The Veterinary Oncology Service at RVC Small Animal Referrals offers treatment for dogs with mesothelioma which markedly increases life expectancy and can improve their quality of life.
Mesothelioma is a rare neoplasm of dogs affecting the cells lining the cavities of the body. It can occur in the thoracic cavity, the pericardium and in the abdomen, as well as the scrotum in male dogs. The underlying cause of the neoplastic transformation of mesothelial cells is not understood.
The tumours, which generally cover the surface of the body cavity, progress slowly but can produce excessive fluid leading to the common presenting signs of respiratory symptoms and/or distended abdomen. Examination of fluid samples can be a valuable diagnostic tool.
The oncology team works with the Soft Tissue Surgery Service on these cases, where a pleural port is placed under a brief anaesthetic. As well as enabling excess
l fluid to be removed, the port allows chemotherapy to be introduced to directly target cancer cells.
As the port sits just under the skin, the dog does not require sedation to subsequently drain the chest. As the amount of fluid building up reduces with successful treatment, the frequency of hospital visits reduces.
The use of intracavitary chemotherapy after pericardectomy has lengthened median survival time from between four and nine months with surgery alone to between a year and 27 months. Our experience at the RVC with thoracic or abdominal ports in dogs has demonstrated similar results, with one living 2.5 years after diagnosis.
Gemma, a 10-year-old Cavalier King Charles spaniel, was referred to the RVC last February. At that time she had a two-week history of a non-productive cough. Her regular vet performed thoracic radiographs, which revealed a pleural effusion. They drained 250ml of fluid from the chest.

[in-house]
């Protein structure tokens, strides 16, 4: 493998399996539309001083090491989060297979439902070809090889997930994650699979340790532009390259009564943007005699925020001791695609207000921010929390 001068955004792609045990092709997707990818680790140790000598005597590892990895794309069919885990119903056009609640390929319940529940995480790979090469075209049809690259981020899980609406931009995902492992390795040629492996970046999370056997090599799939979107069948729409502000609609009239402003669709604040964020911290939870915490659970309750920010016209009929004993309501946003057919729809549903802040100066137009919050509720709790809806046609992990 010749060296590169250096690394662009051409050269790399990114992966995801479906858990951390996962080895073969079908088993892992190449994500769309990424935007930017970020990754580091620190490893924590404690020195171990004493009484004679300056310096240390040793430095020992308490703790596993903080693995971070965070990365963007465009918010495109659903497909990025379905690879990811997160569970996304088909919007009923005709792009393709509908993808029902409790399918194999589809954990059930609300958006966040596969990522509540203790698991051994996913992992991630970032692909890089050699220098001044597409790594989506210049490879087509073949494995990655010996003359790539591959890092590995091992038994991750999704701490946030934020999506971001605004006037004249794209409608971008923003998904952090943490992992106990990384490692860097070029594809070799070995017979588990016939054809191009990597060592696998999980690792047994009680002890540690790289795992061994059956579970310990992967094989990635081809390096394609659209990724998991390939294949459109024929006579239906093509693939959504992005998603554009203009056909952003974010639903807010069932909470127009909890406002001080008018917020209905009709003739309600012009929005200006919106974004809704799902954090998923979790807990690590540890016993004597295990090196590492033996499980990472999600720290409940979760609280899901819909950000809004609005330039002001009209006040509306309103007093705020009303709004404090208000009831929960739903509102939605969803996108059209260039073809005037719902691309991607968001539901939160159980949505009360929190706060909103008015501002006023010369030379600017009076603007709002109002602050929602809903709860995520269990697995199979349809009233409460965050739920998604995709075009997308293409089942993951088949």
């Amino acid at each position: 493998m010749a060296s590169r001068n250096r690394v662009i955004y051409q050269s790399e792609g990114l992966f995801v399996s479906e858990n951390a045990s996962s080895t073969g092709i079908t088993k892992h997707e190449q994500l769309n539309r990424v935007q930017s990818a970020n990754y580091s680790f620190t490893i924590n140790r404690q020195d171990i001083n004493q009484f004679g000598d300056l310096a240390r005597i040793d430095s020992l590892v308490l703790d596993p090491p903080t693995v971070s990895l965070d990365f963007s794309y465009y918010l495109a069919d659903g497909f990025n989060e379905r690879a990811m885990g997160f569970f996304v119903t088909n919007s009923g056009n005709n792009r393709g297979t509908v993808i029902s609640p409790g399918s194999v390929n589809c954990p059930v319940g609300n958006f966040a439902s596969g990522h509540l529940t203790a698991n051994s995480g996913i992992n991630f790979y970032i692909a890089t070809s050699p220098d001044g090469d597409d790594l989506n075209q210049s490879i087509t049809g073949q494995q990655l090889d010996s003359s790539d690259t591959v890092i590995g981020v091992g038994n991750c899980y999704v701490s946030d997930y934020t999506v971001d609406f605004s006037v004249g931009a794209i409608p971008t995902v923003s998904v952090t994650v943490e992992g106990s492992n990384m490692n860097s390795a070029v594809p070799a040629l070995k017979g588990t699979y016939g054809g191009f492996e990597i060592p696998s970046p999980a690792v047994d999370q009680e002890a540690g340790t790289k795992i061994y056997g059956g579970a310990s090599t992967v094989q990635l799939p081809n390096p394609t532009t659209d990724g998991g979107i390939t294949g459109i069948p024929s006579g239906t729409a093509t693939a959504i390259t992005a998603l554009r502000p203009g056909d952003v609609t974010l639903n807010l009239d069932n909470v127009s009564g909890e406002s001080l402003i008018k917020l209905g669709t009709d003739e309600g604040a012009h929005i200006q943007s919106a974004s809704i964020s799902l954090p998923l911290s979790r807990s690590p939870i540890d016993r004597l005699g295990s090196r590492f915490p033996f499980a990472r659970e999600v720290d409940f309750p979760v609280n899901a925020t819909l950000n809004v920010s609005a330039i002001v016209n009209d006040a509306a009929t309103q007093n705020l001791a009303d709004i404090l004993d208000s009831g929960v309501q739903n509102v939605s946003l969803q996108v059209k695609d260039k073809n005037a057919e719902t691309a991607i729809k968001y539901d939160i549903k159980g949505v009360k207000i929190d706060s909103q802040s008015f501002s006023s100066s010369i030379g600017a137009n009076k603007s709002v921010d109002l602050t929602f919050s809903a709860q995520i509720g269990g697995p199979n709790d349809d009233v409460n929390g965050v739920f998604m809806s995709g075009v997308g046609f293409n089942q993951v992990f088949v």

Following referral, it was suspected that cancer was the cause of Gemma’s effusion, and cytologic assessment of the fluid revealed a population of atypical cells. The morphology was most suggestive of carcinoma or mesothelial origin. CT found diffusely thickened pleura but did not identify a primary tumour, so mesothelioma seemed more likely than a metastatic carcinoma. In addition, in-house immunocytochemistry revealed that atypical neoplastic cells from the fluid were positive for both vimentin and cytokeratin, indicating mesothelial cells.
When Gemma returned three weeks later, her cough had improved. An ultrasound confirmed there had been no significant fluid production. The owner was informed that Gemma’s diagnosis was consistent with mesothelioma but that histopathology is generally necessary for a definitive diagnosis. The options presented to the owner were conservative monitoring or surgical pleural port placement (alongside minimally invasive pleural biopsy), followed by intracavitary chemotherapy with fluorouracil (5-FU). Given this route, the drug is very well tolerated with minimal adverse effects.
The owner opted for conservative monitoring. However, when Gemma returned two months later an ultrasound revealed echogenic fluid in the thoracic cavity. Fluid was also noted in the abdomen.
At that point the owner decided to proceed with surgical pleural port placement and intracavitary chemotherapy. Mesothelioma was confirmed by biopsy. She returned to the RVC for the port placement and went on to have chemotherapy every four weeks.
By December 2017 Gemma’s chemotherapy frequency was reduced to every six weeks, as she had been responding well to treatment. In the December visit, less than 1ml of pleural fluid was drained from her chest.
Commenting on the case and intracavitary chemotherapy generally, Lecturer in Medical Oncology, Charlotte Johnson, commented: “The pleural port allows us to monitor any fluid production in a non-invasive manner and directly target cancer cells with our treatment. Gemma’s treatment delayed progression of her cancer.”